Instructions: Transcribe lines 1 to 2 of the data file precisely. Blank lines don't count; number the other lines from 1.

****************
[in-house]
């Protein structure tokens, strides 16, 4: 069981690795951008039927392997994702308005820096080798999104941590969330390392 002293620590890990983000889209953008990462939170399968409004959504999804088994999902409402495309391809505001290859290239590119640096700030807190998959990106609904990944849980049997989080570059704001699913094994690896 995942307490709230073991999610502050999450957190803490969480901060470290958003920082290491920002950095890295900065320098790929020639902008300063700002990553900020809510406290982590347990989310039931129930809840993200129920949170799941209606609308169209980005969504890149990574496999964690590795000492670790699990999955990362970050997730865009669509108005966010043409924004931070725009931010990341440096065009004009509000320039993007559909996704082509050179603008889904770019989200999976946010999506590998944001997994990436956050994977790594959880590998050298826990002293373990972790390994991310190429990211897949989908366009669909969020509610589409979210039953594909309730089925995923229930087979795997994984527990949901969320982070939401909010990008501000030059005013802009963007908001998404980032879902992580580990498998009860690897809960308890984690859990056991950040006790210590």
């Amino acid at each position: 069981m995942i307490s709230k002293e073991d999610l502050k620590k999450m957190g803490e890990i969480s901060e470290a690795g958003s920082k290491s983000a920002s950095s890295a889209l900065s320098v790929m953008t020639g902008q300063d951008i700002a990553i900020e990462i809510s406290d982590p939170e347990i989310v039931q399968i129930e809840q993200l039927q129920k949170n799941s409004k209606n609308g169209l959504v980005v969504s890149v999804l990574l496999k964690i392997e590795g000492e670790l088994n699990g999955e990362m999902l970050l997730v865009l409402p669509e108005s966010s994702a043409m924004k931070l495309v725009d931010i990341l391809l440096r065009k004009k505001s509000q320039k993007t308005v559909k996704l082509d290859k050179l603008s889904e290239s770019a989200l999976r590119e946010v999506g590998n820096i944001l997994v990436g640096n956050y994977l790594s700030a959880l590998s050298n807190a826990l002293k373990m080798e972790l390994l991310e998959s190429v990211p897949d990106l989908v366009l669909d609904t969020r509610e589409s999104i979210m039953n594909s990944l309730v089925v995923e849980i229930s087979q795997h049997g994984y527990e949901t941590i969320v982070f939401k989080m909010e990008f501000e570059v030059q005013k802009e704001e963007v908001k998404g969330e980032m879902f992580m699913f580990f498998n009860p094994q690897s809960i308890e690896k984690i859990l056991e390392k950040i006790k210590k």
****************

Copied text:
[in-house]
């Protein structure tokens, strides 16, 4: 069981690795951008039927392997994702308005820096080798999104941590969330390392 002293620590890990983000889209953008990462939170399968409004959504999804088994999902409402495309391809505001290859290239590119640096700030807190998959990106609904990944849980049997989080570059704001699913094994690896 995942307490709230073991999610502050999450957190803490969480901060470290958003920082290491920002950095890295900065320098790929020639902008300063700002990553900020809510406290982590347990989310039931129930809840993200129920949170799941209606609308169209980005969504890149990574496999964690590795000492670790699990999955990362970050997730865009669509108005966010043409924004931070725009931010990341440096065009004009509000320039993007559909996704082509050179603008889904770019989200999976946010999506590998944001997994990436956050994977790594959880590998050298826990002293373990972790390994991310190429990211897949989908366009669909969020509610589409979210039953594909309730089925995923229930087979795997994984527990949901969320982070939401909010990008501000030059005013802009963007908001998404980032879902992580580990498998009860690897809960308890984690859990056991950040006790210590």